From bustling Phnom Penh to incredible Angkor, Cambodia is a small country with a lot to offer for visitors. It’s possible to see the highlights of Cambodia in a 1 week itinerary if you’re pressed for time.
Angkor Vat at the Sunrise © pamas
Have you only got one week to spend in Cambodia? Although Cambodia has a lot to offer, it’s possible to see most of the country’s highlights in a single week. Below, we’ve prepared a quick travel itinerary that covers Cambodia’s must-see attractions in just seven days.
Note: Before you leave, make sure you’ve budgeted for your trip to Cambodia. Our guide, How Much Money Do I Need For Cambodia?, covers the average cost of travelling in Cambodia and breaks down the cost of accommodation, sightseeing, food, drinks and more.
Day One: Arriving in Phnom Penh
Lonely King © arileu
- Our itinerary starts in Phnom Penh, Cambodia’s capital city and most important economic and cultural city. Flights arrive at Phnom Penh International Airport from Bangkok, Singapore, Hong Kong and other regional air travel hubs in Southeast Asia.
- If you’re staying in Phnom Penh on a budget, you’ll find the city’s cheapest hotels on the streets around Sisowath Quay, near the city’s Riverside area. Higher-end hotels can be found in BKK1, or Boeung Keng Kang 1, which is an upmarket, former French colonial part of Phnom Penh.
- Our Phnom Penh Quick Guide lists the best hotels in Phnom Penh, from ultra-luxury hotels like the Raffles Hotel Le Royal to stylish boutique hotels and budget guesthouses.
Day Two: Exploring Phnom Penh
Royal Palace and Silver Pagoda © phalinn
- Phnom Penh is one of Asia’s most interesting, cosmopolitan cities, with a huge range of things to do. We’ve selected four of the city’s best attractions, ranging from grim reminders of Phnom Penh’s past under the Khmer Rouge to the city’s stunningly beautiful Royal Palace.
- The Royal Palace, built in the 1860s, is a stunning group of buildings near Sisowath Quay that’s the current residence of the King of Cambodia
- Tuol Sleng Genocide Museum is a former high school that was converted into a prison and holding camp during the Khmer Rouge era and is now a historical museum.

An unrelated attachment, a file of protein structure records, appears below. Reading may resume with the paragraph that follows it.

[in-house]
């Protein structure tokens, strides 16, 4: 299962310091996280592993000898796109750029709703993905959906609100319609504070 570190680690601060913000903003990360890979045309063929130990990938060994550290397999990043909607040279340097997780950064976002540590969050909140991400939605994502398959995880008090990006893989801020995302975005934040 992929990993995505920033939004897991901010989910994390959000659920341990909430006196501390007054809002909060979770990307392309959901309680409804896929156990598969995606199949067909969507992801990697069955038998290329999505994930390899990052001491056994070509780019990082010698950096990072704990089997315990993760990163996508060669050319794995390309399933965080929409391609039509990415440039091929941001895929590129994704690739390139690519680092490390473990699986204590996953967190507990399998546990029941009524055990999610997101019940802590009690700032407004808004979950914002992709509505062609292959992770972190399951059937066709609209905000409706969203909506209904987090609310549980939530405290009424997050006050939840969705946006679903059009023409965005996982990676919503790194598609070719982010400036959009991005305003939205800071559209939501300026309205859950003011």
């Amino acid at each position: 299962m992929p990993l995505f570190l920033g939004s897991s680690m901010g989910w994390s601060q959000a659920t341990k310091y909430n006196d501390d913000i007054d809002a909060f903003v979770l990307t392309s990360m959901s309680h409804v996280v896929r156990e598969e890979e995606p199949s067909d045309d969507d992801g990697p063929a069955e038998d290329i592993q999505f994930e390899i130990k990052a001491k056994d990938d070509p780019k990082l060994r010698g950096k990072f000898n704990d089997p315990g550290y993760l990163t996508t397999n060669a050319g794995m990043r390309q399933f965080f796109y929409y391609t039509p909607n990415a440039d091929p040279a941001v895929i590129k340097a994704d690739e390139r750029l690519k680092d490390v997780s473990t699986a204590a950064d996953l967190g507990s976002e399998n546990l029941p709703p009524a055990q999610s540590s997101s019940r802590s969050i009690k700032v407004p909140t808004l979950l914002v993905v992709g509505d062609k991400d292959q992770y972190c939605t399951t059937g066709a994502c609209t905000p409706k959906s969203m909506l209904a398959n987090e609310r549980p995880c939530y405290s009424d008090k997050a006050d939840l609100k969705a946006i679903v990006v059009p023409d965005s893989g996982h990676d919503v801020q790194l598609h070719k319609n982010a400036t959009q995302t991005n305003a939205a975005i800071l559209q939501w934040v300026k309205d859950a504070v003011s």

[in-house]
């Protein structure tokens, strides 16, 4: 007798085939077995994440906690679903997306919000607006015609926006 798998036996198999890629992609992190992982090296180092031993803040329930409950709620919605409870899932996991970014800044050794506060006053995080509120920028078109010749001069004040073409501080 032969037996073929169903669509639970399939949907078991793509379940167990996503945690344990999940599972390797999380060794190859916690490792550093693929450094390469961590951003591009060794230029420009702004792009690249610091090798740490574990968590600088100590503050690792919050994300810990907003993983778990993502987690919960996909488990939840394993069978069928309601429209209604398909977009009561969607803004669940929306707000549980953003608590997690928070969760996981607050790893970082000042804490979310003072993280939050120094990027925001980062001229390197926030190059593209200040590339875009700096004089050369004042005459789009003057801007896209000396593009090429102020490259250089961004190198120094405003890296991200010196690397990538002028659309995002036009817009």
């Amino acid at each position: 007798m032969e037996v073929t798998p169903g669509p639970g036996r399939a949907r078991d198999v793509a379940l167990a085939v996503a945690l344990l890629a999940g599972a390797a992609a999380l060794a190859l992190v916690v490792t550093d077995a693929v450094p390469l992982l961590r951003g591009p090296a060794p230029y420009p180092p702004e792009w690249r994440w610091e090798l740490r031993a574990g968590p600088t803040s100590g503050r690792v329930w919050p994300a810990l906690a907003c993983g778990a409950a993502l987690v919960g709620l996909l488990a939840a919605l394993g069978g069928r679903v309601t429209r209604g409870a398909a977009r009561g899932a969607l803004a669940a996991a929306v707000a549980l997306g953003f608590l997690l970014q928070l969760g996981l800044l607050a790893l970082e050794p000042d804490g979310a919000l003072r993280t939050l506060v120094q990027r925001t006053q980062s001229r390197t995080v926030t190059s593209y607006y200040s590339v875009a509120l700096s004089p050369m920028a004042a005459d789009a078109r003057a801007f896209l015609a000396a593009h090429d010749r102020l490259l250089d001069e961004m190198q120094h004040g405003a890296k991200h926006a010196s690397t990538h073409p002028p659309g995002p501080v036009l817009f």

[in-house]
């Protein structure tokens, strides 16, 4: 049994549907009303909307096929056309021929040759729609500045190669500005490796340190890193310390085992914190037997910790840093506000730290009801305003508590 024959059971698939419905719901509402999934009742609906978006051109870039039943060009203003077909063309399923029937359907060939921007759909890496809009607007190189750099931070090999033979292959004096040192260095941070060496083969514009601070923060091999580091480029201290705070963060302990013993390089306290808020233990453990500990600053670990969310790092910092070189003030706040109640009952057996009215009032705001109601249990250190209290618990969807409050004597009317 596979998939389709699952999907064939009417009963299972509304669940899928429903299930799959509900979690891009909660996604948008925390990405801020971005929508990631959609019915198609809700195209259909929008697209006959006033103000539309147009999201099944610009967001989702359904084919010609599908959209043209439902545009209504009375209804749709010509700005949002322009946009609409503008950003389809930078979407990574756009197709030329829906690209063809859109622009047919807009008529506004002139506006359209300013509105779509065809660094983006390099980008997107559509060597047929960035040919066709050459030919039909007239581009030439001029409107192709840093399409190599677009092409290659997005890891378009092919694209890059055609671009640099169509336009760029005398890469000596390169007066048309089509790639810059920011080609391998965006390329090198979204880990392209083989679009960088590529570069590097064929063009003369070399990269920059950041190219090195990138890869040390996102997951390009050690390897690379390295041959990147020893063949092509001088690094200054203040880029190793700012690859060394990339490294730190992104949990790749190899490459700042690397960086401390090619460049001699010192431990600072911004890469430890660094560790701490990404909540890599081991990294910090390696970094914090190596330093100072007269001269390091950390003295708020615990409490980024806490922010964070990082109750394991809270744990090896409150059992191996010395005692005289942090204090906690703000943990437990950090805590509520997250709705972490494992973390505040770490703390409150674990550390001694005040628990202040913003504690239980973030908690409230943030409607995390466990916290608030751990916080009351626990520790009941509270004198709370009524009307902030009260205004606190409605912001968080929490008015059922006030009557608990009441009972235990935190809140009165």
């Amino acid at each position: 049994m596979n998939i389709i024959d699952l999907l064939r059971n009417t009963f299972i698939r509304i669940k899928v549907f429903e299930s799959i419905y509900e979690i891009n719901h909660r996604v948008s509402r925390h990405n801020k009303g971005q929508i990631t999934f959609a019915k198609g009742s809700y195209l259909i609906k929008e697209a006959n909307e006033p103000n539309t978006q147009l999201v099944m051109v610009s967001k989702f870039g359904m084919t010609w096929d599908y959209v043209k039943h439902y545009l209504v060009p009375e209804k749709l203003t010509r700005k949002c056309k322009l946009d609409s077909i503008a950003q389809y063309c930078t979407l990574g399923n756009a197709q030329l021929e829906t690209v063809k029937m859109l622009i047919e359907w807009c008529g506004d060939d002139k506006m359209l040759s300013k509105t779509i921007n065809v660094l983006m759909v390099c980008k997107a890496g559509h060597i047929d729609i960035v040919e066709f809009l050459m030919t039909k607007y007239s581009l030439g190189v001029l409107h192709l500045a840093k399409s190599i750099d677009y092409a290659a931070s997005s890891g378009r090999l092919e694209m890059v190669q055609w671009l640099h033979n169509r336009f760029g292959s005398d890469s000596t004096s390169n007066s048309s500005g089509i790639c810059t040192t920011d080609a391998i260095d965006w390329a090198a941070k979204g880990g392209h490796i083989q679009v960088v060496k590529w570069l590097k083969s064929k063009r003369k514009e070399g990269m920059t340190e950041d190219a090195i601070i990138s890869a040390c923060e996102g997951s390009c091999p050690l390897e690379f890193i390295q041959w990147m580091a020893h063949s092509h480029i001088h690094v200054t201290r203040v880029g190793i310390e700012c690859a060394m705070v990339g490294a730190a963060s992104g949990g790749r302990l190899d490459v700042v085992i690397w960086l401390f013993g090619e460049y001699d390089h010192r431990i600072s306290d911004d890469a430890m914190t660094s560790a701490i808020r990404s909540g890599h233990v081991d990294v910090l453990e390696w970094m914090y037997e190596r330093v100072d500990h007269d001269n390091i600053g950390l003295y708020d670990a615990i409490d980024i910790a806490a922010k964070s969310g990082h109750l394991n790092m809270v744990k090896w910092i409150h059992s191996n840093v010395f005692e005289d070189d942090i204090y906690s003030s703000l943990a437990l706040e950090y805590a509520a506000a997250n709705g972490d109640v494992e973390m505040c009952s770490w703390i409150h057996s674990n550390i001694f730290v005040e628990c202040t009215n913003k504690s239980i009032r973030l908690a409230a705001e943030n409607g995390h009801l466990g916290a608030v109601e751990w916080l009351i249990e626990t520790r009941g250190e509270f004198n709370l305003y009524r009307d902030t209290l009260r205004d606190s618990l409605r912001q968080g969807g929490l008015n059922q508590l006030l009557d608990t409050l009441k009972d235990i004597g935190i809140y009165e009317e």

- The Killing Fields at Choeung Ek are the site of mass graves used in the 1970s by the genocidal Khmer Rouge, offering a chilling look into Cambodia’s recent past.
- The 1930s Central Market is one of Phnom Penh’s best places to shop for souvenirs, cheap clothes and accessories, although you’ll need to be ready to bargain to get the best prices.
- Learn more about Phnom Penh, including the best things to see, places to stay and restaurants to dine in, in our Phnom Penh Quick Guide.
Day Three: Travelling to Siem Reap
Siem Reap Airport © kengz
- Siem Reap is the closest city in Cambodia to the stunning temples of Angkor, making it one of the country’s most visited destinations. There are two ways to get to Siem Reap from Phnom Penh — by air, or on a minivan along National Highway 6.
- If you’re on a strict budget, travelling by minibus is the cheapest way to get to Siem Reap. Seila Angkor, Mey Hong Transport and Golden Bayon Express all offer minibus transport from Phnom Penh to Siem Reap in five to six hours and at a cost of $8 to $10 per person.
- The fastest way to get to Siem Reap is to fly there. Flights leave frequently from Phnom Penh International Airport on Cambodia Angkor Air and Bassaka Air, with the trip taking around 45 minutes.
- Need help finding a place to stay in Siem Reap? Our Siem Reap Quick Guide contains the best luxury, mid-range and budget hotels in Siem Reap, as well as a list of the city’s best restaurants, cafes and bars.
Day Four to Five: Exploring Angkor
Angkor Vat at the Sunrise © pamas
- Siem Reap’s biggest attraction — and for many visitors, the biggest attraction in Cambodia — is Angkor Archaeological Park. Covering over 400 square kilometres, Angkor Archaeological Park contains the ruins of Angkor Wat, Angkor Thom and other capitals of the Khmer Empire.
- The park’s temples were built from the 9th to 15th centuries. Angkor Archaeological Park is so large that it’s best explored over several days, although it’s possible to see the main highlights of the park in a single day.
- Read our detailed Guide to Angkor Wat if you’d like to learn more about the park and its truly incredible temples, or view our one, two and three-day guides Angkor below:
Angkor Archaeological Park in One Day
- It’s possible to see the highlights of Angkor in one day, although you’ll need to travel through the park quite quickly and won’t be able to make it to many of the farthest temples:
- The easiest way to see the park is on a private tuk-tuk tour. Tuk-tuks are available for the day for $12 to $15, although you’ll need to pay slightly more if you want to visit the park before sunrise.